In response to COVID-19, the study team are working from home. We are continuing to keep in touch with the participants in the study. It may be that we are in touch with you by a different method than usual (for example we may telephone you to complete questionnaires, rather than send them by post). If you have any questions about the study, please get in touch on 01224 438089 (and leave a message) or email firstname.lastname@example.org.
You can also find information about COVID-19 from the NHS websites in England, Scotland, Wales and Northern Ireland.
There is also information about COVID-19 on the UK government website.
C-Gall is a research study to find the most effective treatment for gallstones.
Gallstone disease is one of the most common gastrointestinal (stomach) conditions in the UK; around 1 in 10 adults will have/present with gallstones. Surgery for gallstones has increased steadily, showing a rise in the number of cases of gallstones and the increased use of surgery to remove the gallbladder as the treatment of choice.
The most common early symptom of gallstone disease is pain. Surgery is most often used to treat symptomatic gallstones. However the rates of developing surgical complications can be 1 in 10 to 1 in 15 people. In addition, removing the gallbladder is not 100% effective in treating symptoms, as one third of patients may continue to experience pain and abdominal symptoms after surgery. The C-Gall study hopes to find out whether a non-surgical approach (medical management) would be better for some patients.
Medical management, including advice on diet and use of analgesia (pain relief) may be a more effective option in people presenting with uncomplicated disease (depending on their age, clinical presentation, and symptoms).
If you would like to be involved in C-Gall, please contact the C-Gall study office and we can advise you if your local hospital is participating in the study and put you in touch with a member of the team to discuss further (01224 438089 or email@example.com).
The C-Gall study is funded by the National Institute for Health Research HTA programme. You can find out more about taking part in research here: http://www.nihr.ac.uk/get-involved/ok-to-ask.htm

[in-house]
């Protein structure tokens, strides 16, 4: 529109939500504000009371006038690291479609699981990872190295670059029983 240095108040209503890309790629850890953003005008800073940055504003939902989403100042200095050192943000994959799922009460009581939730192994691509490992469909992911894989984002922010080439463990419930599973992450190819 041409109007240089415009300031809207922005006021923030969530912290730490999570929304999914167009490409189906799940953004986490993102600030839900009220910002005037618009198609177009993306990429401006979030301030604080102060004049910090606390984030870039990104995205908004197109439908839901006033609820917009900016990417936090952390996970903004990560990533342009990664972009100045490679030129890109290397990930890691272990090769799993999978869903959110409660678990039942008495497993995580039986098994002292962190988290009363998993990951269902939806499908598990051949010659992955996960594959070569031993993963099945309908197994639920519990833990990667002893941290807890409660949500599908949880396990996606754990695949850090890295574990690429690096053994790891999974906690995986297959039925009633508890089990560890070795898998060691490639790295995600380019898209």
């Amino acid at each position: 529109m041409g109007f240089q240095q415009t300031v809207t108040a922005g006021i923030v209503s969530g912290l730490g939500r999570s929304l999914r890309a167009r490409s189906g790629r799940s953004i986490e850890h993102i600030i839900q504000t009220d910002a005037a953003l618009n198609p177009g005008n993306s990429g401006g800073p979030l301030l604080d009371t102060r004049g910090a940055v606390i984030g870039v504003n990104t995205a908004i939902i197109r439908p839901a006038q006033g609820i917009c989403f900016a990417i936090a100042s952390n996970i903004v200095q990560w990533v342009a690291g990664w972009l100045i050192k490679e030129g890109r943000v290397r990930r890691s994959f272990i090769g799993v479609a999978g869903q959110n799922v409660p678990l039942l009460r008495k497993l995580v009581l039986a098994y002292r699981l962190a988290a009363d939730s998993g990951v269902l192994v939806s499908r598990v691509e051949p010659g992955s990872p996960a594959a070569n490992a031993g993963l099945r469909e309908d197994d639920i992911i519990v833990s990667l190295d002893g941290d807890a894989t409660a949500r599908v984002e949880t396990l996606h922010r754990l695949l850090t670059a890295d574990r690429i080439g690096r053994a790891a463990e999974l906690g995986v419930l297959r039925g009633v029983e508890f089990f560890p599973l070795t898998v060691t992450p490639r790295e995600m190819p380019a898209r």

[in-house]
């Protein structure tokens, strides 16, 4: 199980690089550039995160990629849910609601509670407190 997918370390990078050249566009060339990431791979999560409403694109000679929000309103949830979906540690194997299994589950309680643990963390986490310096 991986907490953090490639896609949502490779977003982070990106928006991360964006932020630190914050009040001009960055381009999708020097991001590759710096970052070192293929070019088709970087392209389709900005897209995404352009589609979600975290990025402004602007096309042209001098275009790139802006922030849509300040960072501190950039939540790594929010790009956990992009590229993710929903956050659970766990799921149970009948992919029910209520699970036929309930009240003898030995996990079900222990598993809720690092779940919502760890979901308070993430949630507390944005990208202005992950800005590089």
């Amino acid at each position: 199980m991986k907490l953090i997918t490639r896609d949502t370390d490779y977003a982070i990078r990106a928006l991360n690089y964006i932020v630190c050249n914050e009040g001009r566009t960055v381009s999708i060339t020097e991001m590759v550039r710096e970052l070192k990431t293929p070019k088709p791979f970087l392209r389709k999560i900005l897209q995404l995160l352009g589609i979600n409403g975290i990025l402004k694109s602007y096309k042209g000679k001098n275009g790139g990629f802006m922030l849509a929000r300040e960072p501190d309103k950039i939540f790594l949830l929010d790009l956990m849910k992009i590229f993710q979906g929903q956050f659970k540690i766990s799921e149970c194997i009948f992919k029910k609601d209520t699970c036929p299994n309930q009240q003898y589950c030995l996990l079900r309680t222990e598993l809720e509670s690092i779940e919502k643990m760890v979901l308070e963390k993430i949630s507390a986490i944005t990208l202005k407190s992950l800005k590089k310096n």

You may be eligible to take part in C-Gall if:
If you would like any more information about C-Gall, including information about taking part please contact the study office at the University of Aberdeen on 01224 438089 or email firstname.lastname@example.org.
If you are eligible and would like to take part in the C-Gall study you will be recruited at your local hospital (please see ‘Where can I take part? to check if your local hospital is participating).
To take part you will be asked to sign a consent form and asked some questions about your health. You will also be asked to complete a study questionnaire. After this you will be randomised to receive either medical management or surgical management.
We will follow your progress for 18 months and we will send you a study questionnaire through the post at 3, 9, 12 and 18 months. We will also send you a prepaid envelope. The questionnaires are returned to the study office in a prepaid envelope.
University of Aberdeen/NHS Grampian is the sponsor for this study based in the United Kingdom. We will be using information from you and your medical records in order to undertake this study and will act as the data controller for this study. This means that we are responsible for looking after your information and using it properly. University of Aberdeen/NHS Grampian will keep identifiable information about you at least 10 years after the study has finished.
Your rights to access, change or move your information are limited, as we need to manage your information in specific ways in order for the research to be reliable and accurate. If you withdraw from the study, we will keep the information about you that we have already obtained. To safeguard your rights, we will use the minimum personally-identifiable information possible.
You can find out more about how we use your information https://www.abdn.ac.uk/privacy.